I’ve been to Alaska a few times and I’ve always loved learning about the history of the Alaska and Yukon Gold Rushes. On my last trip to the state, I found myself in the history section of a book shop and just had to pick this one!
First published in 1999, “Good Time Girls” is a lovely gem. The author, Lael Morgan, covers the good time girls and the far North gold rushes from the late 1800’s to around the 1930’s and into the final decline of sex worker lines in the 1950’s and 1960’s.
Morgan relies heavily on newspaper reports from the territories along with personal letters and accounts to bring light and life to the men and women that fought for fortune in one of the most rugged places on earth. The book also includes a plethora of fascinating black and white photos that are collected throughout the text, and for those alone I love flipping through this book again and again.
Several of the chapters are dedicated to one woman or man, notably Klondike Kate Rockwell, Georgia Lee, Tom Marquam, and Edith Neile. Other chapters cover topics like suicide, sex workers who married “respectable” men, legal issues of the time, and daily living conditions in gold rush towns or along the trails. The text before the notes section reaches 321 pages, a hefty order of red lights, cribs, and dance halls.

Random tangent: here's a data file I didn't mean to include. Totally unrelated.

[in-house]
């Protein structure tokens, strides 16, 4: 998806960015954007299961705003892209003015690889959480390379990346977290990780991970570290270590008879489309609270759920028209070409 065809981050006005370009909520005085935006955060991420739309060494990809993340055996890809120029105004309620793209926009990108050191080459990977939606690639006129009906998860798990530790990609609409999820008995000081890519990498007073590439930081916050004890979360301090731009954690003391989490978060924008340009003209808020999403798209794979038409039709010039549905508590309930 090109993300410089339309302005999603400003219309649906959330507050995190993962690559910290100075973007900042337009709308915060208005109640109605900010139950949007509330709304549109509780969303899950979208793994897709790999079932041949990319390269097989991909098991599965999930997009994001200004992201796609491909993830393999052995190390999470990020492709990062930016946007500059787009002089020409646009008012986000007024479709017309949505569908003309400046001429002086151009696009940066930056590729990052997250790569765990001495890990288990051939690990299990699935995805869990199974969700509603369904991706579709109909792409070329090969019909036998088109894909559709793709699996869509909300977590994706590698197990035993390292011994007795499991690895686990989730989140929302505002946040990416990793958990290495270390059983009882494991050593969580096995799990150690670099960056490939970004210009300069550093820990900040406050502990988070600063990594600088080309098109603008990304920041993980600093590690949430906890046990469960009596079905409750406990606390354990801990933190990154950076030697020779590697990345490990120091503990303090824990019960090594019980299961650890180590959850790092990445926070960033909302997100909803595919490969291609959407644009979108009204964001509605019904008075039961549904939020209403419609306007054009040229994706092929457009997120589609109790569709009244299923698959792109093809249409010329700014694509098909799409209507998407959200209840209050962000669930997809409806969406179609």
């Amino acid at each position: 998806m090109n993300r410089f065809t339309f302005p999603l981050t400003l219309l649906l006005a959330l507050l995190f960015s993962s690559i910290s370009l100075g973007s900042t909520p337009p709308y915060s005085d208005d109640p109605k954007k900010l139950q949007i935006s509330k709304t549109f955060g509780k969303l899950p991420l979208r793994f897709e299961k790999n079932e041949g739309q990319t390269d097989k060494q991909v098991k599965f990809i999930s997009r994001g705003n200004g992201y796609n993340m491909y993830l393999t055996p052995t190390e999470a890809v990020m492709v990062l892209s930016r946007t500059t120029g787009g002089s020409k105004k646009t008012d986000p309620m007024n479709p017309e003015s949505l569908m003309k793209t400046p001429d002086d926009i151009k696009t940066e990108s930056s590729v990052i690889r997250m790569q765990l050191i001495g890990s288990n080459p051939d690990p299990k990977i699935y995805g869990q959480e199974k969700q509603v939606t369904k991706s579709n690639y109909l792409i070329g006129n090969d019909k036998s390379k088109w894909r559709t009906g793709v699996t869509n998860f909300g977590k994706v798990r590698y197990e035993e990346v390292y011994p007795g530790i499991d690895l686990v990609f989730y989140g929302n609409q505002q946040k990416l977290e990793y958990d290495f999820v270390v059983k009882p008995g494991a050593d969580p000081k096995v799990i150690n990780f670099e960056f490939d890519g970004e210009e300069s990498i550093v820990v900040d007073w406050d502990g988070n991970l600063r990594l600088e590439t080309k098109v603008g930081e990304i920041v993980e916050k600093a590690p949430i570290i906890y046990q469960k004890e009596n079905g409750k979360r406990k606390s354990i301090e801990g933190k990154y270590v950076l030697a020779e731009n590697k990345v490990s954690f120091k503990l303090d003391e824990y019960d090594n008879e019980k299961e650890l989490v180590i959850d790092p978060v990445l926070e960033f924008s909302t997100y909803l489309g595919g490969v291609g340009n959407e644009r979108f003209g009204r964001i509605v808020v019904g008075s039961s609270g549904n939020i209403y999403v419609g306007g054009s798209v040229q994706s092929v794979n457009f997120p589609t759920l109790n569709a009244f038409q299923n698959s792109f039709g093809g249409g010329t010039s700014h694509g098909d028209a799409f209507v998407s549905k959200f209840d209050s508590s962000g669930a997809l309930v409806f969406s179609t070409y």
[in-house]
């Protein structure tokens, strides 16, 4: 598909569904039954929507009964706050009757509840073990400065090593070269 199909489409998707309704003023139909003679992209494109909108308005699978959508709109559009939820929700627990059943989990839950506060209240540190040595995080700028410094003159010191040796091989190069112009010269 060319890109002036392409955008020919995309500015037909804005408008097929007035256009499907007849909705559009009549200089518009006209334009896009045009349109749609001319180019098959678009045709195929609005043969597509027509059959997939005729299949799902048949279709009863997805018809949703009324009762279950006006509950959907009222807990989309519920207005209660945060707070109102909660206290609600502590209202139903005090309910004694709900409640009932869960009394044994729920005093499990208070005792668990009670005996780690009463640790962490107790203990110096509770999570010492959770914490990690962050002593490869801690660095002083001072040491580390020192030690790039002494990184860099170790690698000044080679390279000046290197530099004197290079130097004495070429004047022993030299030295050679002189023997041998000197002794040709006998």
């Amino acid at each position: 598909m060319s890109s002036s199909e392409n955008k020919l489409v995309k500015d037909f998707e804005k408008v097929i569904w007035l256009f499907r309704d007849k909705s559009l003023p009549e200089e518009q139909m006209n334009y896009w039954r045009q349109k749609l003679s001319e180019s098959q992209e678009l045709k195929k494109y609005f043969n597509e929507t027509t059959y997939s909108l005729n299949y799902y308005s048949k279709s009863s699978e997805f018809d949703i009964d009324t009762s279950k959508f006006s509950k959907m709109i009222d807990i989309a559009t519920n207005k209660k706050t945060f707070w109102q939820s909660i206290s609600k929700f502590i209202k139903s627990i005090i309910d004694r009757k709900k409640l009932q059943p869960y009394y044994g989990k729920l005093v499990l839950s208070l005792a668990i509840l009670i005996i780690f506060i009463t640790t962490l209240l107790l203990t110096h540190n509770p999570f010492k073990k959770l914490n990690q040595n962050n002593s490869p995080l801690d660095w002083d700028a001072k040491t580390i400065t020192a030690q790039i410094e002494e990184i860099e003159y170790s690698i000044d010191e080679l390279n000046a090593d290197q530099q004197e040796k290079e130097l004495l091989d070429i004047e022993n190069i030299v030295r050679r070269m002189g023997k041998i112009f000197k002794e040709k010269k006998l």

I loved this book, but be warned: it is a history book. Some reviewers lament it can be a tedious read, but I found the draw of the colorful characters and heartbreaking trials compelling enough to make it through the dry spots. I have also read far more tedious history books, even ones about sex, so I would actually rate this moderate on the tedious scale, if such a notion exists.
True enough, this is a tome of local history. Having been to many of the small towns mentioned in this book certainly adds a texture to the stories. But I would recommend this as a worthwhile read to anyone interested in the allure of the Far North, and the good time girls that made the adventure just a little warmer, sweeter, and of course, sexier.
This book has a dear place on my bookshelf. For now I shall leave you with a quote from Lillian of the Fairbanks operation: “Guys, if you’re not ready, don’t stand in line!”